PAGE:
a rush of helpers

water water
everyone calls --
flames and smoke

Antony Njoroge


Fire in Soweto, August 2012

fire outbreak --
a woman cries pleading
for quick help

rescue group --
the watching crowd
moves away

fire outbreak --
black smoke makes its way
to the atmosphere

~ Brian Mulando

singing a song
from a blackened Golden Bells --
smouldering remains

dancing smoke
from a burnt mattress --
village fire

~ James Bundi

On Saturday at dusk, after the fire tragedy that also destroyed a transformer and left a section of Soweto in darkness for three days, while we stood by watching the Kenya Power and Lighting Company staff fixing the transformer:

shooting star--
we mistake its bright streak
for power return

Patrick Wafula, August 22, 2012


thick smoke --
my eyes are drenched
with tears

she wails
on seeing burnt bodies --
Sinai inferno

oil floats on
sparkling sewage --
Ngong River

an injured boy
is lifted onto a stretcher --
rescue mission

Sinai heat --
flames bubbling in
the smokey sky

Sinai tragedy --
oil fumes linger
in the air

a pastor leads
the bereaved in prayer --
Sinai fire

Tom Mboya Hall --
a pile of burnt mabati
at the entrance

bereaved parade --
a photographer identifies
an impostor

~ Andrew Otinga
(on the Sinai Pipeline tragedy mentioned above)


fire tragedy --
a crying child asking
for her mother

Sinai fire --
displaced children
crying for food

Authors unknown


August cold --
a maize roaster pokes
his smouldering fire

Caleb Mutua


on a jam
dusty matatus on a stand still -
Nakumatt blaze

Nakumatt blaze was a great supermarket fire in 2009.

Siboko Yamame

. Matatu minibus .

Related words

***** Jiko (brazier) and makaa (charcoal)

***** WKD : Fire (kaji)
kigo for all winter in Japan



Mitumba, mtumba second hand goods


Mitumba (singular : mtumba) -- second-hand goods

***** Location: Kenya
***** Season: Topic
***** Category: Humanity


As in many other African countries, second-hand goods are very popular in Kenya. They enable the wananchi (citizens) to wear high-quality and fashionable clothes and shoes at an affordable price, to drive decent cars and to obtain hifi or computers.

Most of the time, when we talk about mitumba, we mean clothes or shoes. These are sold in huge markets, such as Gikomba, where smaller traders can buy them wholesale in bulk as they arrive, split the contents of the sacks and sell them either in Gikomba itself, in the city centre or in the various residential areas around the city. Huge loads are also carried up-country to the rural areas for sale there.

A load of shoes being taken from Gikomba to up-country markets

Almost every Kenyan, whether rich or poor, owns several items of mitumba. Many of the clothes sold as mitumba are almost brand new and in excellent condition. Some could be remnants from large chains in Europe or the USA sold in bulk to wholesalers for resale in African countries. Many are clothes donated to charitable organisations in the West. These sort the clothes according to their general condition. The poorer quality clothes are given free of charge to refugee camps and as emergency aid. The better quality clothes are sorted according to type (men's / women's, skirts / blouses / socks / trousers / T-shirts / underwear, etc.) and packed into sacks further graded according to the quality of the goods. These sacks are then shipped and sold in Kenya (e.g. in Gikomba) without opening them, according to the goods inside and their quality grade. Most buyers are too small to be able to afford an entire sack, so a group of traders would get together to share the cost and split the contents.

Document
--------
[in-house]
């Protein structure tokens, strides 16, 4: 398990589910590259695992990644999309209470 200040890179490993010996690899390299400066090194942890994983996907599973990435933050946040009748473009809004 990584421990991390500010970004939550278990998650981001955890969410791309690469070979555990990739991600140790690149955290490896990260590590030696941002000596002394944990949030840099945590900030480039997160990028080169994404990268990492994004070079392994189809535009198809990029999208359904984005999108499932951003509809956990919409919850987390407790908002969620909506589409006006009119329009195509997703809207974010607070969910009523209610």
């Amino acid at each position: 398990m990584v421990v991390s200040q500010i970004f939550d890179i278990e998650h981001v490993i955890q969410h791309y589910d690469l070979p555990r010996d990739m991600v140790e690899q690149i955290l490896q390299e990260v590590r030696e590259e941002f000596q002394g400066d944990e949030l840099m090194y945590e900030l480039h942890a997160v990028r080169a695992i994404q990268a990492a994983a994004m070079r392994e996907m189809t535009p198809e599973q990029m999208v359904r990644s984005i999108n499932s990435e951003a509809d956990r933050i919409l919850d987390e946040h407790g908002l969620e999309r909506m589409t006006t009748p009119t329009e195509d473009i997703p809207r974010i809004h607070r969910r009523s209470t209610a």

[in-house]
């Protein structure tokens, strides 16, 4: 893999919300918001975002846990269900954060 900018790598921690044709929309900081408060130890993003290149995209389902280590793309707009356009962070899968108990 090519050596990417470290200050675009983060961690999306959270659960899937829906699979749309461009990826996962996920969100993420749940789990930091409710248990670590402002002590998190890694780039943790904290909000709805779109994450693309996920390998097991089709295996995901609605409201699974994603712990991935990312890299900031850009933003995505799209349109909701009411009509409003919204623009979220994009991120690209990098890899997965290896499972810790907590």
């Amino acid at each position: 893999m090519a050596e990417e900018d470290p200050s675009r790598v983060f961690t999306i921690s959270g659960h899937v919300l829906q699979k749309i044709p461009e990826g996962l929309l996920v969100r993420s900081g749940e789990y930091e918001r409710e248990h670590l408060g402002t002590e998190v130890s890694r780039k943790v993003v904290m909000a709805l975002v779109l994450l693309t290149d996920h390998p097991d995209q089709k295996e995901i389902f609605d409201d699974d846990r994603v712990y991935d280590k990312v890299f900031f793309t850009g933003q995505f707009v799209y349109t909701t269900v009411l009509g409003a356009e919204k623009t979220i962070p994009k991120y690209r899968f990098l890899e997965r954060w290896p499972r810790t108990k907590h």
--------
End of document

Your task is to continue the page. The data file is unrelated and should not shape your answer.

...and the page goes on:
There is a whole debate as to whether charitable organisations should be selling mitumba into African countries at all. These imports could destroy the national market for clothing, it is said. And it is true that during my years in Kenya, as imports of mitumba have increased, many of the smaller dressmaking and tailoring businesses have had to close. Others now specialise in alterations of mitumba clothes so that they fit their new owners. The more high-quality businesses have continued without too much trouble, particularly those specialising in African dress styles, as these are not in competition with foreign imports. School and work uniforms too have not been affected. It is my feeling that the import of mitumba is, on the whole, a good thing, as it enables Kenyans to dress smartly at a reasonable cost, provides many jobs in the informal sector -- and it even enables the original owners in other countries to give away their clothes and shoes in the knowledge that others will be able to benefit from them.

Clothes stall under a tree

Text and photos © Isabelle Prondzynski


It is mtumba in the singular and mitumba in the plural.
The word literally means second hand and could be used for clothing, shoes, cars, etc. -- it refers to anything that has been used and is being resold. The Government of Kenya recently zero-rated taxation on importation of mitumba ''to ease the high cost of living on the common man you know!''.

Andrew Otinga

Worldwide use

Things found on the way

Read more here :
source : www.seatimesafrica.com

Gikomba Market

gikomba or gikosh
is a second hand clothes market that started in the 1980’s as a result of space in retail market. the lack ofphysical space forced the more that one hundred traders to move to the area between majengo, karikor and kamukunji

The original settlers were allocated plots but with time as the market became more popular settled illegally…today there are more than 4000 traders
source : www.mwakenya.net


a watchman bargains
for a mtumba jacket --
Muthurwa market

a seller shows
a high-heeled mtumba shoe --
mia mia!

(mia means a hundred in Swahili)

a street child picks at
muddy mtumba trousers --
riverside market

~ Dancan Omoto

a student catwalks
in her mitumba high heels --
beauty contest

a stall with